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CHAPTER XII

Soil--The Eighth Factor

 

   ALTHOUGH soil is of first importance in any agricultural development,it is the last or the eighth factor on the Keyline scale of permanence of any ofthese main factors of agriculture. The fertility of good soil can be destroyed beforea line of fence posts will rot. A poor soil can be changed into a highly fertilesoil in about a tenth of this time.

   If almost any type of soil in a climate that makes a satisfactoryagriculture possible can be converted quickly into highly fertile soil, then theorthodox practice of planning farm layouts with the emphasis always on the varioussoil types is an unsuitable approach and is not followed in Keyline planning. However,a particular highly valued crop that may be produced on a special piece of soil couldbe of sufficient importance to warrant a small localised departure from this principle.

   We are interested in making permanent one class of soil onlyand that is the best soil possible in the particular natural environment when theenvironment, and with it the soil climate, is undergoing a continuous progressiveimprovement towards its most favourable agricultural peak and as a direct resultof the techniques of our planning, development and management.

   This brief mention of soil, the eighth factor on the Keylinescale of the relative permanence of things agricultural, serves only to give soilits proper place on the scale. As mentioned in Chapter IV, "The Keyline Scaleof Permanence", the whole stability and permanence of our agriculture dependsto a large extent on just what we do with our soil, the least permanent of the factors.Land shape, one of the most permanent natural features of land, owes its continueddegree of permanence, once it is occupied and exploited agriculturally, to its coveringof soil.

   The Keyline scale of permanence does not need to be carriedany further than this eighth factor--soil. The permanence of stock breeds and theircontinuous breed improvement depend firstly on the pastures and crops which in turndepend always on the soil.

   Agriculture generally and of whatever kind can develop to itsgreatest heights only when every factor of the Keyline scale of the relative permanenceof things agricultural has each been considered in its proper order and place inthe development and management of the farm.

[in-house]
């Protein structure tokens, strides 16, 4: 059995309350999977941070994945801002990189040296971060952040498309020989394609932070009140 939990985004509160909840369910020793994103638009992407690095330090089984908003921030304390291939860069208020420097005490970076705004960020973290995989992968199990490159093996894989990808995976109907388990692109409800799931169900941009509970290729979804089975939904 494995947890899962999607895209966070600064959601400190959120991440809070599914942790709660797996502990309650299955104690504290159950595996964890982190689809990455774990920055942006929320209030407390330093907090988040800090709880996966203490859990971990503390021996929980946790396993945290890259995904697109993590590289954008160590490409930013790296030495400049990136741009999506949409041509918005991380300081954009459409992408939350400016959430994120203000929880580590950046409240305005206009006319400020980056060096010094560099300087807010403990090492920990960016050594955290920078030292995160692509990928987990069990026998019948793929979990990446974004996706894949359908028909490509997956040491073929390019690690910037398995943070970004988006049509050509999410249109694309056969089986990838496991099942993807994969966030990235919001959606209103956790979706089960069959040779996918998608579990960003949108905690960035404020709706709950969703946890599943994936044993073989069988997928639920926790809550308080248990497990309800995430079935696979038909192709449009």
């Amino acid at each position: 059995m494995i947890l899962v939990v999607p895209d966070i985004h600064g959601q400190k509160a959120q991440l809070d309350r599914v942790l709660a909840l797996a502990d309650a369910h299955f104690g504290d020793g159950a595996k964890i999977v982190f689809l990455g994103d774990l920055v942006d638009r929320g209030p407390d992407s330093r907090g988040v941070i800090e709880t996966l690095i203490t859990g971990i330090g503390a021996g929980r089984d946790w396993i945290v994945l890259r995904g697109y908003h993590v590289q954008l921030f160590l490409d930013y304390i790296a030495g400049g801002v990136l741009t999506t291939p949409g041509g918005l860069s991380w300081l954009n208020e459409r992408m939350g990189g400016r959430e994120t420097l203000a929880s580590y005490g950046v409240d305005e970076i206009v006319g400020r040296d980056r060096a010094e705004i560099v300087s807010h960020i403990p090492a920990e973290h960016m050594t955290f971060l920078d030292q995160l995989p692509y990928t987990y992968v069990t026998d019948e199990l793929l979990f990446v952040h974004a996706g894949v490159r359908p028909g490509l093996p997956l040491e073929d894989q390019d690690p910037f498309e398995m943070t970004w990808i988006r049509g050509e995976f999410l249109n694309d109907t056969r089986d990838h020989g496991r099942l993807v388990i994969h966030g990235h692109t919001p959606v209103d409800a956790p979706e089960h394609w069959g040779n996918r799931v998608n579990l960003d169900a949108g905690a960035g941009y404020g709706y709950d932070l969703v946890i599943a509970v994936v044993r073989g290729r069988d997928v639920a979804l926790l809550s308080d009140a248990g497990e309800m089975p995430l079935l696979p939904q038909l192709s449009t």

*   *   *

   We have come to the end of our eight factors as introduced inChapter IV and continued in Chapters V to XII. The discussions in these chaptershave shown the Keyline scale of permanence to be a new conception and the eight factorshave been placed in their true perspective.

   But there is the further consideration of the landman. Whilehe is not given a place on the Keyline scale, he does, by his control of land, dominatefor good or ill the environment in which he works and makes his living. Firstly,consideration can be given to those farmers and graziers on good properties. Thenin a subsequent chapter the Keyline scale will be applied to an undeveloped propertyof easily discernible landform and of low economic value.

   The Keyline scale to be a workable tool for good farming andgood grazing practices needs therefore to be good business for the landman, and sothe Keyline scale of permanence must be shown both to be good business on establishedproperties and as well a better basis for the planning of new land than any methodsnow in practice.

   Farms and grazing properties have their water supply, farm roadsand trees; they have their homestead and permanent buildings and their subdivisionpaddocks. They are also generally producing a satisfactory living from their soiland their people are happy and enjoy their mode of life as it is. Moreover, manyfarmers and graziers, as I have repeatedly found, have their plans for the furtherdevelopment of their properties. Will they want to adopt another plan, a plan whichthey may first consider is not their own? What therefore has the Keyline scale andthe full land planning technique of Keyline to offer those of the good farms andgrazing properties? How will the Keyline scale apply to them?

   First of all, to the farmers and graziers with good propertiesand their own plans for the future, I say Keyline will fit your property in as completelyan individual way as your own plan which it will extend and improve beyond your presenthopes. The pattern and the picture that it will produce on your land is the ultimateand natural one for the particular shapes of your land. No other property will belike it because all land shapes, while following as it were natural rules and patterns,are different just as are finger prints; no two are alike, they are all individual.

   But, leaving planning for a moment and getting back to the soil.I have found that many landmen and agricultural people in general and some scientistsin particular do not have the kind of basic conception of soil which enables themto quickly accept my own view, which is that any soil can be improved beyond itsbest natural or original fertility and that the process is simple, rapid and economical.But I have not yet found any landman, who, accepting this view, does not desire toimprove his own soil. Many farmers and graziers visiting "Nevallan" afterreading "The Keyline Plan" have first considered that their soil was reallygood (they had come to investigate planning for timber clearing, or dam construction,or an irrigation system, or some other matter), but after digging into a foot ofthe soil on "Nevallan" they were then not so sure as to their own soils,and before leaving had the fixed intention of immediately starting a three-year Keylinesoil development plan on their properties.